The patent to Thompson (U.S. Pat. No. 1,922,872) discloses a method of oxidizing hydrogen sulfide to sulfur in the presence of oxygen over a bauxite catalyst in the temperature range from about 225 C. to about 275 C. The Thompson catalyst contained about 60% alumina as well as small percentages of ferric oxide, titanium dioxide, and silica. The preferred low temperatures of the Thompson disclosure would seem to suggest that Reaction (3) is controlling. However, the catalyst at the reported temperatures displays a tendency to collect sulfur vapors which poison the catalyst.

Hass (U.S. Pat. No. 4,171,347) discloses a method for the conversion of hydrogen sulfide directly to sulfur in the presence of oxygen and a vanadium oxide catalyst on a non-alkaline support at temperatures from about 120 C. to about 230 C. The vanadium oxide catalyst appears to convert a portion of the hydrogen sulfide to sulfur dioxide. The sulfur dioxide product seems to react with unreacted hydrogen sulfide, for example by Reaction (3), on the same catalyst bed, to form sulfur.

The patent issued to Scott (U.S. Pat. No. 4,164,544) discloses a cyclic process for desulfurizing hot reducing gas by contacting the gas with a desulfurizing agent, regenerating the spent desulfurizing agent, and then reusing the regenerated desulfurizing agent. As disclosed in Scott, a bed of sintered porous pellets comprising the reaction product of manganese oxide and aluminum oxide as the desulfurizing agent is used. Regeneration of the desulfurizing agent is performed by contacting the bed of pellets with an oxidizing gaseous atmosphere. The Scott process appears to result in the formation of only SO2, in contrast with the present invention in which little or no SO2 is formed depending on the mode of operation. In Scott, the temperature of the bed is maintained between about 500 C. and about 1300 C. in both the desulfurization and regeneration step. Although Scott uses the term "reaction product" to describe the porous pellets, this term apparently is not meant to indicate a chemical reaction between manganese oxide and aluminum oxide; rather, the term appears intended to describe the product produced by intimately mixing manganese oxide with aluminum oxide, forming the mixture into a pellet, and sintering, by heating the pellet.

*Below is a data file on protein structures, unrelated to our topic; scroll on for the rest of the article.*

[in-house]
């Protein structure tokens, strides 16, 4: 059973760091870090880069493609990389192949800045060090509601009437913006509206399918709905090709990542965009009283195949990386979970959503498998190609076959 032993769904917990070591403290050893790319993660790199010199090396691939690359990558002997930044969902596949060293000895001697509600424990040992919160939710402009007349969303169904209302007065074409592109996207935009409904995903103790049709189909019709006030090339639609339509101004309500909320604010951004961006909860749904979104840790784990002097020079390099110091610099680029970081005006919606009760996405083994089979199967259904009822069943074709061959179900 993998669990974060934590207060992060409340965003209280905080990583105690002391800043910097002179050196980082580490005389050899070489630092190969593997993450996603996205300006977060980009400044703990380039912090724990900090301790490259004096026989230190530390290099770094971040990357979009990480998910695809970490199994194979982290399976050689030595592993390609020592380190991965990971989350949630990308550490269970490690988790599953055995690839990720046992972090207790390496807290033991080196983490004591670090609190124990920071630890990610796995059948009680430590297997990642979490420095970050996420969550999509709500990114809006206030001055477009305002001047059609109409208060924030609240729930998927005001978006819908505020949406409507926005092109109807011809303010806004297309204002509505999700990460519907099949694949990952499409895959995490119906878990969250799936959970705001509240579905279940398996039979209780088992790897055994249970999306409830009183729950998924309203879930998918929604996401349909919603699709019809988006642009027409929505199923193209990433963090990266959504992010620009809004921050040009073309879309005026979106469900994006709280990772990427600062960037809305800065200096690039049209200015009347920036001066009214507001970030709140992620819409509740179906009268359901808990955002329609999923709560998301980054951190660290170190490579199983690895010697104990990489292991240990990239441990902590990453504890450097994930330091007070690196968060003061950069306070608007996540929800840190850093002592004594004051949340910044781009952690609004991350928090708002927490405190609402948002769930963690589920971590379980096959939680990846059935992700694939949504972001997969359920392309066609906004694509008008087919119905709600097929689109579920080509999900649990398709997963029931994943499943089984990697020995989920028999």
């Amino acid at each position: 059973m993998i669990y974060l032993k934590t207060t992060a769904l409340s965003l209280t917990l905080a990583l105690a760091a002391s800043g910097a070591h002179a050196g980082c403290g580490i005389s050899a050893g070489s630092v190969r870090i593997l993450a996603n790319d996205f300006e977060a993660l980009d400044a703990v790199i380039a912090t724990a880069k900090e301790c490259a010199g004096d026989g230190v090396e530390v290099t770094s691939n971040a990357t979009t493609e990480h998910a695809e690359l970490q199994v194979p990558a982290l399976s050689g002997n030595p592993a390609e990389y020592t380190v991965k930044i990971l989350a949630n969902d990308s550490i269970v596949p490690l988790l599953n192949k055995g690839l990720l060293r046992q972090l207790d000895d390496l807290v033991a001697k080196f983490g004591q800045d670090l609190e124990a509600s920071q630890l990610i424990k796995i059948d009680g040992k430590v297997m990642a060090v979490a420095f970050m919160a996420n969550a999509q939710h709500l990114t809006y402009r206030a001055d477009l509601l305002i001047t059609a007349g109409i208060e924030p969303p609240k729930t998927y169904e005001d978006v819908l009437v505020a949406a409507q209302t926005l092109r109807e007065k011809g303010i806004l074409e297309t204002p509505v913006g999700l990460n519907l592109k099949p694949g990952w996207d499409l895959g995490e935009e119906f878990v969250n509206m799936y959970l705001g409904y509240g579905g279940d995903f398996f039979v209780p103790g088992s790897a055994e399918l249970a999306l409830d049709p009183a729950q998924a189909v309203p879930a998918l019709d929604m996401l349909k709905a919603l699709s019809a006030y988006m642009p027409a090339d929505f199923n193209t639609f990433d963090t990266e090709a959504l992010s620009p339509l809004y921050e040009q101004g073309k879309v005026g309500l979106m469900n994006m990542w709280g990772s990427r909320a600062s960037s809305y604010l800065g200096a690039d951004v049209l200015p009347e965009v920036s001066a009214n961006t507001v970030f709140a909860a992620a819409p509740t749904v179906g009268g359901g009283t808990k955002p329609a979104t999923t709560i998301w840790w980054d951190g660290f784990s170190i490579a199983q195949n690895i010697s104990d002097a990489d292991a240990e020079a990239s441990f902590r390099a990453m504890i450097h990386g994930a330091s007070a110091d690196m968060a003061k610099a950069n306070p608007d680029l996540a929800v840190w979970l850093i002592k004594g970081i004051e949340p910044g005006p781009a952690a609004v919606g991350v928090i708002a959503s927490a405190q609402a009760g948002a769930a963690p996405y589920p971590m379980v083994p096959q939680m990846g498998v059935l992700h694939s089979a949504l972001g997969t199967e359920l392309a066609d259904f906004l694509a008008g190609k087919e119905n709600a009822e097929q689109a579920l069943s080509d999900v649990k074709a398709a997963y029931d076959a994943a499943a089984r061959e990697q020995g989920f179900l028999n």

In the "iron-sponge" process, as discussed by Goar, Oil and Gas J. 84, 86 (1971), hydrogen sulfide is reacted with ferric oxide to form ferric sulfide. Although the bed of ferric sulfide appears to be able to be reconverted by air oxidation to ferric oxide, the bed eventually becomes saturated with sulfur solids and must be replaced. The iron-sponge process is usually limited to treating gasses containing low concentrations of hydrogen sulfide, due to the economics of bed replacement. Furthermore, the sulfur removed by this process is usually lost because the "spent" bed of iron oxide is usually discarded.

Zinc oxide appears to be frequently used to remove hydrogen sulfide from mixed gas streams containing low concentrations of hydrogen sulfide. ("Ammonia" Part II, A. V. Slack and G. R. James, Marcel Dekker, Inc., New York, 1974, p. 338). This application resembles that of the iron-sponge process; the zinc sulfide product cannot be readily regenerated and is usually discarded after a single application.

The patent to Weiss (U.S. Pat. No. 1,971,168) discloses the preparation of oxidation catalysts represented by the general formula M(HMnO3)2 and M(MnO3) wherein the symbol M represents one of various possible metals capable of forming the catalyst in association with manganese. These metals, termed acid manganites, were shown to be useful in the oxidation of carbon monoxide to carbon dioxides. The Weiss patent does not disclose removal of any impurity other than carbon monoxide from a mixed gas stream.

The U.S. patent issued to Haacke (U.S. Pat. No. 3,914,389) discloses a compound having the empirical formula LaCu0.5 Mn0.5 O3 as an oxidation catalyst to convert carbon monoxide to carbon dioxide in automobile exhaust systems.

The patent issued to Remeika et al. (U.S. Pat. No. 4,001,371) discloses a catalyst of the formula La0.8 K0.2 MnO3 to catalyze the conversion of NOx pollutants to materials N2 O, N2, and oxygen. This catalyst is also said to be effective for promoting reactions such as the oxidation of carbon monoxide to carbon dioxide. Each of the catalysts disclosed in the Remeika patent requires the presence of at least one rare earth element, i.e., La, Pr, and Nd, as a component.

None of the above descriptions or disclosures disclose the methods of the present invention in which a reactive solid is used for removing impurities such as hydrogen sulfide and carbon dioxide from gas mixtures.